‘No Time To Die’, the long delayed 25th film in the decades old James Bond franchise comes to theaters with an enormous budget and a blast of explosive excitement courtesy of the first American director for the series, Cary Joji Fukunaga, and departing Bond himself, Daniel Craig. The Craig era has been marked by an overarching serialized story, eschewing the contained nature of the previous Bond films. This culminates in ‘No Time To Die’, which literally starts where the last one, ‘Spectre’, left audiences waaay back in 2015.
‘Spectre’ was meant to be Craig’s final turn in the tux, ending with James Bond’s ‘retirement’ in the company of Lea Seydoux’s Madeleine, herself tied to the secretive, conspiratorial consortium from which the movie bears its title. Craig was lured back for one more dance, presumably by backing up an armored truck full of cash, the promise of an exciting new visionary director to the series (originally Danny Boyle), and most importantly, a larger than ever influence on the character itself. Rather than initiating with a pre-credits action sequence, ‘No Time’ starts with a flashback. It’s a genuinely scary set piece that plays more like a horror/thriller than an action movie, signaling Fukunaga’s tone, set more in line with his atmospheric work on ‘True Detective’ Season One than typical Bond fare. Picking up with the couple basically honeymooning in an incredibly scenic ancient Italian town, this extended opening does dovetail into a bravura stunt fest, albeit one with some hefty additional weight.
From here, the narrative as always takes the audience around the globe and back to London, with the difference this time seeing everything through the lens of its talented director Fukunaga. His previous work may have set the stage for his visual prowess, but nothing to this point has been at the sheer grand scale of this framing. From quickly capturing the spatiality of Bond’s Jamaican retirement home right on the water, to establishing the playful dynamic in an energized shootout set in Cuba reteaming ‘Knives Out’ costars Craig and Ana de Armas (a pure joy flexing her action chops), Fukunaga brings a unique visual flair following in the masterful footsteps of predecessor Sam Mendes (director of both ‘Skyfall’ and ‘Spectre’). It continues through the primary red/blue color palette of an extended scene on a floating rig, and through the evergreen misty forests of Norway. Of course he can shoot cars and chases with the best, as well as peppering a portion of the final action scene with an extended one take gun battle up a stairwell that feels like it could’ve been in ‘The Raid’.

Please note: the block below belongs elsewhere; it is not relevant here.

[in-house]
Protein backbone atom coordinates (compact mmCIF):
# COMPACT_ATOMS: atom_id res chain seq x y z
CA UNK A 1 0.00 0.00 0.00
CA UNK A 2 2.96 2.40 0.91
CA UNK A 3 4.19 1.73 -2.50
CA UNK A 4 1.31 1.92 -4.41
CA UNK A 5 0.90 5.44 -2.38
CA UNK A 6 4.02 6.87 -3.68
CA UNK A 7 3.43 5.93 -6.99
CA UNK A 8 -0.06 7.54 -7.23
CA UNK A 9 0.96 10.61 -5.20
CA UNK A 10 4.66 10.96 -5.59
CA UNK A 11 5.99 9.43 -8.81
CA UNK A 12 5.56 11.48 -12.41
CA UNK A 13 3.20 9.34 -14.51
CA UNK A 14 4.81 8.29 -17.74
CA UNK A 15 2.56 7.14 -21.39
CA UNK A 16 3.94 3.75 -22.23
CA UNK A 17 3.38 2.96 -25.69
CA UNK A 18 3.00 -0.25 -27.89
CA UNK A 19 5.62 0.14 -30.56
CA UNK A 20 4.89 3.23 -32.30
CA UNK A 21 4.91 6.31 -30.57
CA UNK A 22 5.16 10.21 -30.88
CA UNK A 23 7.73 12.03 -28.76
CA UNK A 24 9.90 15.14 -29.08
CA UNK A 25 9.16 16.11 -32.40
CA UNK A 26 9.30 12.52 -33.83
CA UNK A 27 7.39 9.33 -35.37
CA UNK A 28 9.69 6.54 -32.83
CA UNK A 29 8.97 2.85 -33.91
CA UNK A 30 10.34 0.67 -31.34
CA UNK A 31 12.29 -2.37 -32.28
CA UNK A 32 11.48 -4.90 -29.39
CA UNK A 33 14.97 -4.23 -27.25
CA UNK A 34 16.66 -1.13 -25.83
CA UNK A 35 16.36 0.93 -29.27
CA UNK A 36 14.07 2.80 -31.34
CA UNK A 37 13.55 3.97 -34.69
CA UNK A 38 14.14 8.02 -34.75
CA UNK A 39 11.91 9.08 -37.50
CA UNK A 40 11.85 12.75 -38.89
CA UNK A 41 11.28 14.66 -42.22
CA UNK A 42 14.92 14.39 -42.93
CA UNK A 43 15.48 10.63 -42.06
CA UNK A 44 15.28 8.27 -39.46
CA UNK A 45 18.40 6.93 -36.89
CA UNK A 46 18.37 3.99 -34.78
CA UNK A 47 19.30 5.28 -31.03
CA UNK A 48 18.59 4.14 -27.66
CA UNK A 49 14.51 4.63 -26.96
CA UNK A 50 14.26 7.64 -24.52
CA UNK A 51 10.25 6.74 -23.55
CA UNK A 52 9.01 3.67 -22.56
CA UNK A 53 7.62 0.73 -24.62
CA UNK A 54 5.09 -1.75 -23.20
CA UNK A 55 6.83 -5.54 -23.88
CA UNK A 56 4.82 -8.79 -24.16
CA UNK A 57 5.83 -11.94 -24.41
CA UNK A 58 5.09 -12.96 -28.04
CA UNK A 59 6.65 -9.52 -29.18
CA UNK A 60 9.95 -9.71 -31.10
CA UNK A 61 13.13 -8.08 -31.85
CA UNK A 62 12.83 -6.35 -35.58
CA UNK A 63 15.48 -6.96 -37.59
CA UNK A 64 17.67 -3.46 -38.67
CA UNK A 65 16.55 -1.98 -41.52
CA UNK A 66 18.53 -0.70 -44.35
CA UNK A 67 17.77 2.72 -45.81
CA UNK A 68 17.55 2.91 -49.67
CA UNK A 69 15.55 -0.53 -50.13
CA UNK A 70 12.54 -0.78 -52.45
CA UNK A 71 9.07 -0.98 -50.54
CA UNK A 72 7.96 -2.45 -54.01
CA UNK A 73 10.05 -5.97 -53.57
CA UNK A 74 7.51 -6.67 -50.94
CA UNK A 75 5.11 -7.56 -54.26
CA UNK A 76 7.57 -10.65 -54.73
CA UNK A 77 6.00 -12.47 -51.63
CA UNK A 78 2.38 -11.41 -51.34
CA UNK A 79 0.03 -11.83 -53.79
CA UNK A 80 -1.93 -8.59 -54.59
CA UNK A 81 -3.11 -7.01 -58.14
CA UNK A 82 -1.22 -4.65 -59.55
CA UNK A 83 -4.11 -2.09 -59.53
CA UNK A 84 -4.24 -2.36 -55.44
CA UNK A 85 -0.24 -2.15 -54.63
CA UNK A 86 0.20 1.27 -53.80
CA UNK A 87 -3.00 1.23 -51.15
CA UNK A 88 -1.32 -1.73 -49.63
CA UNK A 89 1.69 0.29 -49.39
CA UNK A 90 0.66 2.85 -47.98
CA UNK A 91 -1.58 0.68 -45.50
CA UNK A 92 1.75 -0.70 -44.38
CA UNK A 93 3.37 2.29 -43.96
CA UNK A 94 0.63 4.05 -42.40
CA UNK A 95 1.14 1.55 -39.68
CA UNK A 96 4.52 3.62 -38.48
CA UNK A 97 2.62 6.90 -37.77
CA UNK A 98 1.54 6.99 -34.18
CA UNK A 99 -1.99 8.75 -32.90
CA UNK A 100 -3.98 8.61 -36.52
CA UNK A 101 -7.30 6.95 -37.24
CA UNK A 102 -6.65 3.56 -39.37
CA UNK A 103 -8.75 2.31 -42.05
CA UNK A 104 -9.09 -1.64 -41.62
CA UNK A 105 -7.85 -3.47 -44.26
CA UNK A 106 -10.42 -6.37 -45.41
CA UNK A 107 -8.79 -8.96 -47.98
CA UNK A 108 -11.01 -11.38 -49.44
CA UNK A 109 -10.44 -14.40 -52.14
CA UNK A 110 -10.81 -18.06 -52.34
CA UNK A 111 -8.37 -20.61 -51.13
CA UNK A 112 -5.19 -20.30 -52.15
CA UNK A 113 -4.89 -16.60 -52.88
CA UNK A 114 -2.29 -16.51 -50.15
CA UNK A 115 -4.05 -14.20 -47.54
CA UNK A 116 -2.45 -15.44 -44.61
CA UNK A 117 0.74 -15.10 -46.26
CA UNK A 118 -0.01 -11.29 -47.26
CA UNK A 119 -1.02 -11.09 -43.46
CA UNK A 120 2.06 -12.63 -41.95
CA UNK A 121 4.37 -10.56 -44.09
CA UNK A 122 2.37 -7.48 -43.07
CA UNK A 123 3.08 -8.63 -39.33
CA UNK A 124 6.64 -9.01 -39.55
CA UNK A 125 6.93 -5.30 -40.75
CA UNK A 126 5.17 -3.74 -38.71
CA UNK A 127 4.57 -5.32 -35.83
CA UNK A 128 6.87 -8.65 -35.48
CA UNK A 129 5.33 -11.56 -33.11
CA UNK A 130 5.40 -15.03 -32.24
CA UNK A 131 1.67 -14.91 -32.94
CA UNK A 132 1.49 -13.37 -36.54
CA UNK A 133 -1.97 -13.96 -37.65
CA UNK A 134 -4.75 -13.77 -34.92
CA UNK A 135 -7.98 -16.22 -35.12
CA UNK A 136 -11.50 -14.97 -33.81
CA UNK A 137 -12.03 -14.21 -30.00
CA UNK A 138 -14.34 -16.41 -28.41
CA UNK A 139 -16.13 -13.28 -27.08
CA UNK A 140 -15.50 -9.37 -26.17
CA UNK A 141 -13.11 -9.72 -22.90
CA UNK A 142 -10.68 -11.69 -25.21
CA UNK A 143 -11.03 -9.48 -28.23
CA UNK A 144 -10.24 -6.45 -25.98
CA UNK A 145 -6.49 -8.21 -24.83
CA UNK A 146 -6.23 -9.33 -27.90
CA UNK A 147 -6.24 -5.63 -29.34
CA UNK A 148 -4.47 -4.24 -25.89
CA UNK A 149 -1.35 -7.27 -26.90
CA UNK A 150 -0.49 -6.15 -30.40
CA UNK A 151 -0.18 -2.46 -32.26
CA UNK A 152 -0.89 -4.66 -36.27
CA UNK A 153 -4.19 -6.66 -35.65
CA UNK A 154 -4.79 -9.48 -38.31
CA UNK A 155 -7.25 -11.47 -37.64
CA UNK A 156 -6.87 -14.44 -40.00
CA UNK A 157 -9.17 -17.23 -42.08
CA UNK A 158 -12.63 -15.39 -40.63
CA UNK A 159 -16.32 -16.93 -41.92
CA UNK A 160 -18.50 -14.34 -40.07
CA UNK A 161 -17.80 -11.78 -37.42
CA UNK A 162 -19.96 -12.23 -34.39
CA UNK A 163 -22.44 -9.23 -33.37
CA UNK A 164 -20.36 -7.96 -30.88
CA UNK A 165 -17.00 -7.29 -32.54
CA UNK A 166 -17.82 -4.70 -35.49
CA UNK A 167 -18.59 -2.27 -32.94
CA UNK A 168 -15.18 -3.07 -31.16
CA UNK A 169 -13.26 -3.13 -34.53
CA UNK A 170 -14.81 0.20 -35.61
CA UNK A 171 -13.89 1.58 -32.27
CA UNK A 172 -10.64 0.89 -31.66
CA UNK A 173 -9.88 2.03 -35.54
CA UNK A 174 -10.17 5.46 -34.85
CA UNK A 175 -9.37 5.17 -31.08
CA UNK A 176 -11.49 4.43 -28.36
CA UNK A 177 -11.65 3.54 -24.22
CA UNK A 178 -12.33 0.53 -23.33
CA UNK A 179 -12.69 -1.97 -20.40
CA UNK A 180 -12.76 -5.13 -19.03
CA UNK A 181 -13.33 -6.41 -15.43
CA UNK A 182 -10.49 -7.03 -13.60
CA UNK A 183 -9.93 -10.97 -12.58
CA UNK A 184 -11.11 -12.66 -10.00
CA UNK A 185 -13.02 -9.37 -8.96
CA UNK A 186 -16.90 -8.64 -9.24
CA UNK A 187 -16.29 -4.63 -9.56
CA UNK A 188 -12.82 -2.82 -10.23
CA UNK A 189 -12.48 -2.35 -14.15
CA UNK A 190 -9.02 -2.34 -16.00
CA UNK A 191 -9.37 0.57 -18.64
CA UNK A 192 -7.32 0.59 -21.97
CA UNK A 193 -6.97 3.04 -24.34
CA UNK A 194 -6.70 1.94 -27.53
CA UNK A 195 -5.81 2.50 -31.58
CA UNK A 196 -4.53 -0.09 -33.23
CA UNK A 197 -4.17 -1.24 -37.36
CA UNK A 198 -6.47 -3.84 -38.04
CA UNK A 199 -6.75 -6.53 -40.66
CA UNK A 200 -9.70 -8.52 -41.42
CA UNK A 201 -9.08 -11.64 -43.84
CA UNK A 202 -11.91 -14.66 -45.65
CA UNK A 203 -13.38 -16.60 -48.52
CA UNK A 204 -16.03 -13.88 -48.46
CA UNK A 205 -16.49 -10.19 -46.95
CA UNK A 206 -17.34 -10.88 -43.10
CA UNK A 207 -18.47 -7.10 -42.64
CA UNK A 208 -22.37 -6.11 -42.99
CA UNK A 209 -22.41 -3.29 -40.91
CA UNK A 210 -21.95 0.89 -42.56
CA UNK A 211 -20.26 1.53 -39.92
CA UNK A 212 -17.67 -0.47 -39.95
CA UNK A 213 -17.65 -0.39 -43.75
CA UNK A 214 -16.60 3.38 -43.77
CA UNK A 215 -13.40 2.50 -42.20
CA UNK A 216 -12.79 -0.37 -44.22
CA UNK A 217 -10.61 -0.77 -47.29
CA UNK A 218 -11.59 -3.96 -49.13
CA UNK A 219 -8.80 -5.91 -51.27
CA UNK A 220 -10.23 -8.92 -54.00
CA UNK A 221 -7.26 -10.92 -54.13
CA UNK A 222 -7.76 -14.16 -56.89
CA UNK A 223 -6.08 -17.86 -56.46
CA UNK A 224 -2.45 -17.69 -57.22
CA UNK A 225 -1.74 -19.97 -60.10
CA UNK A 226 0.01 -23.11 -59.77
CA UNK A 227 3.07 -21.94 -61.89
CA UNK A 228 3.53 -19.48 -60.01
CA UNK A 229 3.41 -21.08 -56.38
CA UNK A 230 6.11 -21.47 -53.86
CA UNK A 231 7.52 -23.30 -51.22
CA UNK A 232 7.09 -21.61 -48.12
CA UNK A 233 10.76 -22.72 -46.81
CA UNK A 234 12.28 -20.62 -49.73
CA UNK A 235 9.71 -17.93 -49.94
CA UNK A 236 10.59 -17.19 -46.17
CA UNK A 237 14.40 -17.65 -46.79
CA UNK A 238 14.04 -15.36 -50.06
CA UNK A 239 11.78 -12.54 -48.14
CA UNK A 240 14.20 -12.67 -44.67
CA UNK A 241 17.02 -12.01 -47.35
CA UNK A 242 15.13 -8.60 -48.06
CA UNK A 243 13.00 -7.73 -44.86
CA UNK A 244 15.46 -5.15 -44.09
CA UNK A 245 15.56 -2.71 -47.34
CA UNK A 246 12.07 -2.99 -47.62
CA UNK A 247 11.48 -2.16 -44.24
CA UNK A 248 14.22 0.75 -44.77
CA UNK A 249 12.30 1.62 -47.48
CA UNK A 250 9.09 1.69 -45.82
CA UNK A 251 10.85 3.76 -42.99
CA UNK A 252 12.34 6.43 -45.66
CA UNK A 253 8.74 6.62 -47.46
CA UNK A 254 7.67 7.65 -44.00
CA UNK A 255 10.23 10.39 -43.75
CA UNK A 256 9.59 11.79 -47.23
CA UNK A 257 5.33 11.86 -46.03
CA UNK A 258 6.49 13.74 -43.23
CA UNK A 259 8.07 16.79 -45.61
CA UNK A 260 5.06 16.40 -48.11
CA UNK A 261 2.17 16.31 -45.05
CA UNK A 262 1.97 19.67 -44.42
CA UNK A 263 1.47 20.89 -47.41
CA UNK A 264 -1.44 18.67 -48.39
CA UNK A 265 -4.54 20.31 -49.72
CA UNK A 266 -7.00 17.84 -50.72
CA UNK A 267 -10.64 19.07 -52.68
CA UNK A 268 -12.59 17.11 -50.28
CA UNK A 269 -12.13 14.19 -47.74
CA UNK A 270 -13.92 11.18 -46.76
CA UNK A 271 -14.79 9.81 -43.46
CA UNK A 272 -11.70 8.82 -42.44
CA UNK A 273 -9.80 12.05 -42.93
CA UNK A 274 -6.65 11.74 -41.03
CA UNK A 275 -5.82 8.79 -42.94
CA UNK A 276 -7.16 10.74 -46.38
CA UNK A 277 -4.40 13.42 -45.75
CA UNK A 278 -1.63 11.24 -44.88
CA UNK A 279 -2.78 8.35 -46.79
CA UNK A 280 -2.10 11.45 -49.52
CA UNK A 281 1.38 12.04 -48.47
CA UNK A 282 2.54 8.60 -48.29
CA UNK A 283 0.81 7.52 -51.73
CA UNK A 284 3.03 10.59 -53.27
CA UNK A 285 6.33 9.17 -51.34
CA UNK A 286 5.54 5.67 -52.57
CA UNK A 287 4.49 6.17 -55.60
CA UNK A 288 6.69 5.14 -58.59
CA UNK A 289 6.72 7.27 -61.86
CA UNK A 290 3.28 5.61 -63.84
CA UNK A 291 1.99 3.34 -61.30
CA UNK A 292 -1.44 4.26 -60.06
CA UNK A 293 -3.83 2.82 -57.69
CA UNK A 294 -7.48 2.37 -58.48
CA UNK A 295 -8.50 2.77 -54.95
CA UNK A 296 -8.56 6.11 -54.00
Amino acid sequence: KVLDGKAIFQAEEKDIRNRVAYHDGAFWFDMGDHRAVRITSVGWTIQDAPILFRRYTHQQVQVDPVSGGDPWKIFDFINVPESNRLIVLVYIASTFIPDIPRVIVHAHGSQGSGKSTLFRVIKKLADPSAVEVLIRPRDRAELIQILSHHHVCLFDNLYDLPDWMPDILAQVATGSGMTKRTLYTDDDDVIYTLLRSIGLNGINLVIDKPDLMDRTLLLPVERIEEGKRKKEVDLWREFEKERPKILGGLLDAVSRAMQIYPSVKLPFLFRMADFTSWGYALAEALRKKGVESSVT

That this sequence takes place at the final destination of the film, an island fortress that’s a welcome throwback to Bond movies of old, also means it gets to break up a third act that is plagued by some of the worst tendencies of the otherwise stellar Craig era. An overly complicated plot finds Bond in a position to stop the machinations of Ramy Malek’s villain as well as rescue hostages with whom he has a personal connection. Malek starts out truly scary in his quiet menace, but ends up undefinably aimless and rote, despite getting that aforementioned incredibly realized lair. While the finale is exciting and beautifully rendered, it ultimately rings hollow for a character that’s best known for forming fleeting connections. This failure falls to the writing team of Neal Purvis and Robert Wade who have shepherded Bond since Craig took over. While they’ve certainly brought a very modern and welcome breakdown of the character (and at the best moments, interrogating the very nature of the character), the emotional resonance they have sought has eluded them (think ‘Spectre’s reveal of Blofeld as Bond’s stepbrother?!) One wonders if the jolts of fun that run through ‘No Time To Die’, particularly in those early portions of the film are present courtesy of Phoebe Waller-Bridge, brought on late for some rewrites. Her DNA seems to be in scenes like the one mentioned before with de Armas or the cheeky banter between 007s – this film introduces Lashana Lynch as Bond’s replacement, having a ball with an all but wasted character.
In the end, it’s safe to say that Daniel Craig’s Bond, while maybe not definitive, can claim some of the best films in the series, with two (‘Casino Royals’ & ‘Skyfall’) in competition for the greatest. ‘No Time To Die’ may not reach the heights of either film, but it does feature some great sequences, beautiful camerawork, and some of the most inspired acting from its star. What comes next only time and the Broccoli family can say, but like a martini-soaked James playing a round of Bacarat, gamblers have already started placing their bets . . .
Directed By: Cary Joji Fukunaga
Written By: Neal Purvis, Robert Wade, Cary Joji Fukunaga & Phoebe Waller-Bridge
Running Time: 163 min.
* * * (out of four stars) -OR- B